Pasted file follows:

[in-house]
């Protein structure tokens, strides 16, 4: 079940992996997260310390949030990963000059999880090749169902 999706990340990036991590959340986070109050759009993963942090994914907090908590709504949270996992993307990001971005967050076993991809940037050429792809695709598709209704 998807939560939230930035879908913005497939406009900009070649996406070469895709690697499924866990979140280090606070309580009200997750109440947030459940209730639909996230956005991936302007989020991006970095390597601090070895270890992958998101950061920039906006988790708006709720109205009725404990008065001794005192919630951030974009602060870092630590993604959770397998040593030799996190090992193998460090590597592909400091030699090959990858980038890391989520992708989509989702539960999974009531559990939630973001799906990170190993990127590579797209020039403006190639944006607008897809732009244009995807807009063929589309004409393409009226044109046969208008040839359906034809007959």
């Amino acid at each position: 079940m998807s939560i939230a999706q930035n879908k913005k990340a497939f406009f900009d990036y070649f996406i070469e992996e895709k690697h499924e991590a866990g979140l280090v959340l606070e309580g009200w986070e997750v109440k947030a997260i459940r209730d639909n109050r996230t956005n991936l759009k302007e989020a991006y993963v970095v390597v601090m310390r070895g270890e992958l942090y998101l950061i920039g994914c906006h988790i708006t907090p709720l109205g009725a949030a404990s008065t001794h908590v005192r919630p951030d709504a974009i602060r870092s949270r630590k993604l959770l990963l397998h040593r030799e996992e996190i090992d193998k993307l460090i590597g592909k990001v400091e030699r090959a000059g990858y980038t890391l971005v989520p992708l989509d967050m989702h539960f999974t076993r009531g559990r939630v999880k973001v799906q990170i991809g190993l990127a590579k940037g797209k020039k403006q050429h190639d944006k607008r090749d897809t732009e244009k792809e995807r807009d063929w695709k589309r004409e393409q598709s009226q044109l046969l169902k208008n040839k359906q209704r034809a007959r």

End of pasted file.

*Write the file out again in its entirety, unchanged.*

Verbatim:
[in-house]
């Protein structure tokens, strides 16, 4: 079940992996997260310390949030990963000059999880090749169902 999706990340990036991590959340986070109050759009993963942090994914907090908590709504949270996992993307990001971005967050076993991809940037050429792809695709598709209704 998807939560939230930035879908913005497939406009900009070649996406070469895709690697499924866990979140280090606070309580009200997750109440947030459940209730639909996230956005991936302007989020991006970095390597601090070895270890992958998101950061920039906006988790708006709720109205009725404990008065001794005192919630951030974009602060870092630590993604959770397998040593030799996190090992193998460090590597592909400091030699090959990858980038890391989520992708989509989702539960999974009531559990939630973001799906990170190993990127590579797209020039403006190639944006607008897809732009244009995807807009063929589309004409393409009226044109046969208008040839359906034809007959």
């Amino acid at each position: 079940m998807s939560i939230a999706q930035n879908k913005k990340a497939f406009f900009d990036y070649f996406i070469e992996e895709k690697h499924e991590a866990g979140l280090v959340l606070e309580g009200w986070e997750v109440k947030a997260i459940r209730d639909n109050r996230t956005n991936l759009k302007e989020a991006y993963v970095v390597v601090m310390r070895g270890e992958l942090y998101l950061i920039g994914c906006h988790i708006t907090p709720l109205g009725a949030a404990s008065t001794h908590v005192r919630p951030d709504a974009i602060r870092s949270r630590k993604l959770l990963l397998h040593r030799e996992e996190i090992d193998k993307l460090i590597g592909k990001v400091e030699r090959a000059g990858y980038t890391l971005v989520p992708l989509d967050m989702h539960f999974t076993r009531g559990r939630v999880k973001v799906q990170i991809g190993l990127a590579k940037g797209k020039k403006q050429h190639d944006k607008r090749d897809t732009e244009k792809e995807r807009d063929w695709k589309r004409e393409q598709s009226q044109l046969l169902k208008n040839k359906q209704r034809a007959r």